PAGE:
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Transport of the Future - 1890s Style

Updated: Feb 3, 2022

Miscellaneous Musings

Transport of the Future – 1890s Style

I recently bought an 1895 journal titled Le Monde Moderne at a vide grenier in France. I’d spotted some Alphonse Mucha illustrations to a short story by Jules Claretie, author, playwright, and director of the Théâtre-Français, and thought that was reason enough to spend one Euro.

On further inspection I made what I thought was a rare discovery, the fantastical illustrations of Albert Robida.

Albert Robida 1848 - 1926

An article titled La Locomotion Future by Robida and with his illustrations, depicted transport of the future, mostly operated by electricity. I think the rider on the “electric” bike here is putting paid to steam locomotives with his spear.

One illustration shows an electricity filling station, recognisable to passing electric powered vehicles by an outsize electric light bulb on top of its canopy. A more complicated filling station is depicted in another illustration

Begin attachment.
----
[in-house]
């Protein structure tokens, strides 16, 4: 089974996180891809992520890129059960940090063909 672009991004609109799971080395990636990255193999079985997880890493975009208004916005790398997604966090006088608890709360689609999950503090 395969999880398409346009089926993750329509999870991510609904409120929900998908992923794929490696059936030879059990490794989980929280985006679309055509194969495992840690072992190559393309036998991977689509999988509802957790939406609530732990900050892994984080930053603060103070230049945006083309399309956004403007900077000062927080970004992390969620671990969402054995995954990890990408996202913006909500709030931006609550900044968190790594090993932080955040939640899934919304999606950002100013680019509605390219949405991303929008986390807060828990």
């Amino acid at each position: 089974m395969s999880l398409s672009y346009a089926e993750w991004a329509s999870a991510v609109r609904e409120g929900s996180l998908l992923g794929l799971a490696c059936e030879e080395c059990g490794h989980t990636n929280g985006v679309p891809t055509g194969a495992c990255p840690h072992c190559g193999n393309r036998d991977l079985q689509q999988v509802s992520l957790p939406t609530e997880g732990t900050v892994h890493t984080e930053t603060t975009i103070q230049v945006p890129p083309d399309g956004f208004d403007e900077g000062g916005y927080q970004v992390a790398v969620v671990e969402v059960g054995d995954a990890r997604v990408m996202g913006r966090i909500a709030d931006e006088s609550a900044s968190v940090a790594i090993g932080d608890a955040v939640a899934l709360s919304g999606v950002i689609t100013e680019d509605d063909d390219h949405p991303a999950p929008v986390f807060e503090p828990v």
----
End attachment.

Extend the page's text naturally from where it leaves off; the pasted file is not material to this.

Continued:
On further research I find that Robida is a cult figure in France. He was multi-talented as a printmaker, illustrator, caricaturist and novelist. He has even been called the founding father of science fiction art. An Association des Amis à Albert Robida exists, and an exhibition of his work took place earlier this year in the Antoine Vivenel Centre in the northern French town of Compiègne, the town of his birth. The museum boasts 60,000 drawings by of his drawings in its collection.

One of his most famous novels, Le Vingtième Siecle: La Vie Electrique, predicts a somewhat chaotic life in the twentieth century, but also features technological inventions that bear some resemblance to those that exist in the world today. Foremost amongst these was his ‘téléphonoscope’ – although he did not come up with this term, he foresaw it as a flat screen television display that was capable of projecting the latest plays, and news 24 hours a day.

Later in the novel the protagonist, Philox Lorris, is describing his work on two projects, a vaccine aimed at giving a boost to ones health, and a biological weapon. When demonstrating these to a roomful of dignitaries in the hope of gaining their support, his assistant unfortunately releases some of the biological weapon’s toxicity into the room, resulting in all the occupants becoming ill, including Lorris himself. He has the brainwave of trying the vaccine as an antidote. He recovers soon afterwards, and recommends it all those affected by the biological toxin. Needless to say they all recovered, and his vaccine became a national success!


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